Supposedly irrelevant factors

There is a version of this magic market argument that I call the invisible hand wave. It goes something like this. “Yes, it is true that my spouse and my students and members of Congress don’t understand anything about economics, but when they have to interact with markets. ...” It is at this point that the hand waving comes in. Words and phrases such as high stakes, learning and arbitrage are thrown around to suggest some of the ways that markets can do their magic, but it is my claim that no one has ever finished making the argument with both hands remaining still. 
 
Hand waving is required because there is nothing in the workings of markets that turns otherwise normal human beings into Econs. For example, if you choose the wrong career, select the wrong mortgage or fail to save for retirement, markets do not correct those failings. In fact, quite the opposite often happens. It is much easier to make money by catering to consumers’ biases than by trying to correct them. 
 
Perhaps because of undue acceptance of invisible-hand-wave arguments, economists have been ignoring supposedly irrelevant factors, comforted by the knowledge that in markets these factors just wouldn’t matter. Alas, both the field of economics and society are much worse for it. Supposedly irrelevant factors, or SIFs, matter a lot, and if we economists recognize their importance, we can do our jobs better. Behavioral economics is, to a large extent, standard economics that has been modified to incorporate SIFs.
 

Richard Thaler on behavioral economics. Again and again, studies have put cracks in the edifice of rational homo economicus.

SIFs exist in product design, too. The myth of the rational utility-maximizing user can be just as pernicious and misleading an assumption. If it wasn't, we wouldn't need concepts like smart defaults in apps, the design equivalent of nudges like retirement savings programs that are opt out instead of opt in.

Negative interest rates

It’s not unusual for interest rates to be negative in the sense of being lower than the rate of inflation. If the Federal Reserve pushes interest rates below inflation to stimulate growth, it becomes cheaper to borrow and buy something now than to wait to make the purchase. If you wait, inflation could make prices go up by more than what you owe on the loan. You can also think of it as inflation reducing the effective amount you owe.
 
What is rarer is for interest rates to go negative on a nominal basis—i.e., even before accounting for inflation. The theory was always that if you tried to impose a negative nominal rate, people would just take their money from the bank and store cash in a private vault or under a mattress to escape the penalty of paying interest on their own money. When the Federal Reserve slashed the federal funds rate in 2008 to combat the worst financial crisis since the Great Depression, it stopped cutting at zero to 0.25 percent, which it assumed to be the absolute floor, the zero lower bound. It turned to buying bonds (“quantitative easing”) to lower long-term rates and give the economy more juice.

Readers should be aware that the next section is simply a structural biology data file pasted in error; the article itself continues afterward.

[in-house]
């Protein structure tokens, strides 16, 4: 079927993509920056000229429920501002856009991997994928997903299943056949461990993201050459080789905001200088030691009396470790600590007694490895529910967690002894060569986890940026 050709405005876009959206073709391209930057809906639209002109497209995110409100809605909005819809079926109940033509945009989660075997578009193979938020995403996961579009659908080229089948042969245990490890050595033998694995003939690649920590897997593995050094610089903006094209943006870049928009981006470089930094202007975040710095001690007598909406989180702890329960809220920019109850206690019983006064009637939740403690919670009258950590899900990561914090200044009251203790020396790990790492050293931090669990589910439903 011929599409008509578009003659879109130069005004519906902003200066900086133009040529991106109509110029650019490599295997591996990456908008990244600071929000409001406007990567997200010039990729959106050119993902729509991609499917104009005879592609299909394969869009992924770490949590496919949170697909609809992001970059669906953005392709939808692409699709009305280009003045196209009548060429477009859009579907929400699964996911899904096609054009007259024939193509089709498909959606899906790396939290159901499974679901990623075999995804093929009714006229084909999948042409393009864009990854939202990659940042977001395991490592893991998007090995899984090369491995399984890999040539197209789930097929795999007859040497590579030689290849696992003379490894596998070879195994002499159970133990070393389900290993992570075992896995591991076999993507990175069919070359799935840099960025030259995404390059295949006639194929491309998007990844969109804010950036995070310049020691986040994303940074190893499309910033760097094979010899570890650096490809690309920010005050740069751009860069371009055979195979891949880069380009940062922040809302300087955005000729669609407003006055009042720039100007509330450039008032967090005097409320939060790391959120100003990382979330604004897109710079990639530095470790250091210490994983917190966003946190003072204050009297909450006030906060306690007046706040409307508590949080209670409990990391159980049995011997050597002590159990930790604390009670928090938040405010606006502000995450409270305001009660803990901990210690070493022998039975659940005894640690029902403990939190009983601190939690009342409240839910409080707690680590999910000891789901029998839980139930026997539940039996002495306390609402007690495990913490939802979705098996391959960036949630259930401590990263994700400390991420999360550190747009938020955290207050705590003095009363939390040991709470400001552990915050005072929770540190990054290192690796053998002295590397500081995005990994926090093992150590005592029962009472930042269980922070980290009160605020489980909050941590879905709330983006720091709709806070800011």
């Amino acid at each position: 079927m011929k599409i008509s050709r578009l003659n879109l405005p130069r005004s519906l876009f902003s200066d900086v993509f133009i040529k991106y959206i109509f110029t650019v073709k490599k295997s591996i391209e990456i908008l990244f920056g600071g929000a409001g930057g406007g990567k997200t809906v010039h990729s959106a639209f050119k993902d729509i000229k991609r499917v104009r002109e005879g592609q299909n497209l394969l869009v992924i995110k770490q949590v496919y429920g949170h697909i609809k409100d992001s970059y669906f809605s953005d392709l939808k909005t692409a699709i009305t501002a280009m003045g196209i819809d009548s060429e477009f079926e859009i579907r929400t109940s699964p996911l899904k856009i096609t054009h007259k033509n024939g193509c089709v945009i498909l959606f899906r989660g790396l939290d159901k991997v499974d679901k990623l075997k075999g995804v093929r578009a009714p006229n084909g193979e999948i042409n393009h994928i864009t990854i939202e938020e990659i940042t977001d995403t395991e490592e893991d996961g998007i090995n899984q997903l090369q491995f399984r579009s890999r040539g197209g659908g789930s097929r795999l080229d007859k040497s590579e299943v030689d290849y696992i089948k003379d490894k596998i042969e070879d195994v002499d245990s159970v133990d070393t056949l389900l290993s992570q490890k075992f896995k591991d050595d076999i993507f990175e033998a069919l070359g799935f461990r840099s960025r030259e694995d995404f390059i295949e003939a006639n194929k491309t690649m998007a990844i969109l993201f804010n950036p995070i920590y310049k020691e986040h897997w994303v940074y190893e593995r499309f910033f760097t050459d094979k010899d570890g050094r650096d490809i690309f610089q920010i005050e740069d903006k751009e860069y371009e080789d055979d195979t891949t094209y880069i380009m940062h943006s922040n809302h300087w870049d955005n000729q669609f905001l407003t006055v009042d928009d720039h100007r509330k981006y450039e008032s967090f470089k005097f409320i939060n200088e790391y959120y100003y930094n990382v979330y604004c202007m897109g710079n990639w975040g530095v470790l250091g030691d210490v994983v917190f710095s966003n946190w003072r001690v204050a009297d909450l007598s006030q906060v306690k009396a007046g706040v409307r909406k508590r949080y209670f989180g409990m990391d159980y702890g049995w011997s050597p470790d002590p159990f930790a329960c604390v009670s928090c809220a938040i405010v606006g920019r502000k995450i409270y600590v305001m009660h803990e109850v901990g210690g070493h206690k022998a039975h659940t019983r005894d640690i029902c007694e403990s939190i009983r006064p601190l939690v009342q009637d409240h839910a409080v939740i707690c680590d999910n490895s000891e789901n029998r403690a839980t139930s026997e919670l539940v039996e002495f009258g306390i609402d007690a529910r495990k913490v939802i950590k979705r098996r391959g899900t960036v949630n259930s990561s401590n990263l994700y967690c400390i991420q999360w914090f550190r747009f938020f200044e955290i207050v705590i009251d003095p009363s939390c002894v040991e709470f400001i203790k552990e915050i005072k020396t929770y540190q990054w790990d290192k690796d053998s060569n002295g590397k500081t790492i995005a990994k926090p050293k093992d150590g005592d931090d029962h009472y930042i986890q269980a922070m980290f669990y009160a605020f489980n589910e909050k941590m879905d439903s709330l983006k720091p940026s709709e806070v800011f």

...
 
Now comes the interesting part. There are signs of an innovation war over negative interest rates. There’s a surge of creativity around ways to drive interest rates deeper into negative territory, possibly by abolishing cash or making it depreciable. And there’s a countersurge around how to prevent rates from going more deeply negative, by making cash even more central and useful than it is now. As this new world takes shape, cash becomes pivotal.
 

Fascinating. It's understandable why banks would want to move to a cashless society, but it might not be a bad idea. The mindset shift required might take a generation or two to overcome, cultural inertia being such a powerful force. What usually wipes the slate clean, as morbid as it may be, is simply the dying off of the previous generation.

Heist movies would be a lot less fun minus Brinks armored trucks and giant vaults filled with cash. I'm fine with a cashless society, but I may be more trusting of government than the average citizen. Those less trusting in government might be more inclined to have a virtual currency like Bitcoin replace cash, but virtual currencies come with technological opacity for the average person that carries its own trust issues.

Like chemotherapy, negative interest rates are a harsh medicine. It’s disorienting when people are paid to borrow and charged to save. “Over time, market disequilibria are dangerous,” G+ Economics Chief Economist Lena Komileva wrote to clients on April 21. Which side of the debate you fall on probably comes down to how much you trust government. On one side, there’s an argument to be made that cash has become what John Maynard Keynes once called gold: a barbarous relic. It thwarts monetary policy and makes life easy for criminals and tax evaders: Seventy-eight percent of the value of American currency is in $100 bills. On the other side, if you’re afraid that central banks are in a war against savers, or that the government will try to control your financial affairs, cash is your best defense. Taking it away “is a prescription for revolution,” Cecchetti says. The longer rates break on through to the other side, the more pressing these questions become.

Neighborhood destiny

A new study by the Harvard economists Raj Chetty and Nathaniel Hendren, when read in combination with an important study they wrote with Lawrence Katz, makes the most compelling case to date that good neighborhoods nurture success. (The Upshot has just published a package of articles and interactives on the study.)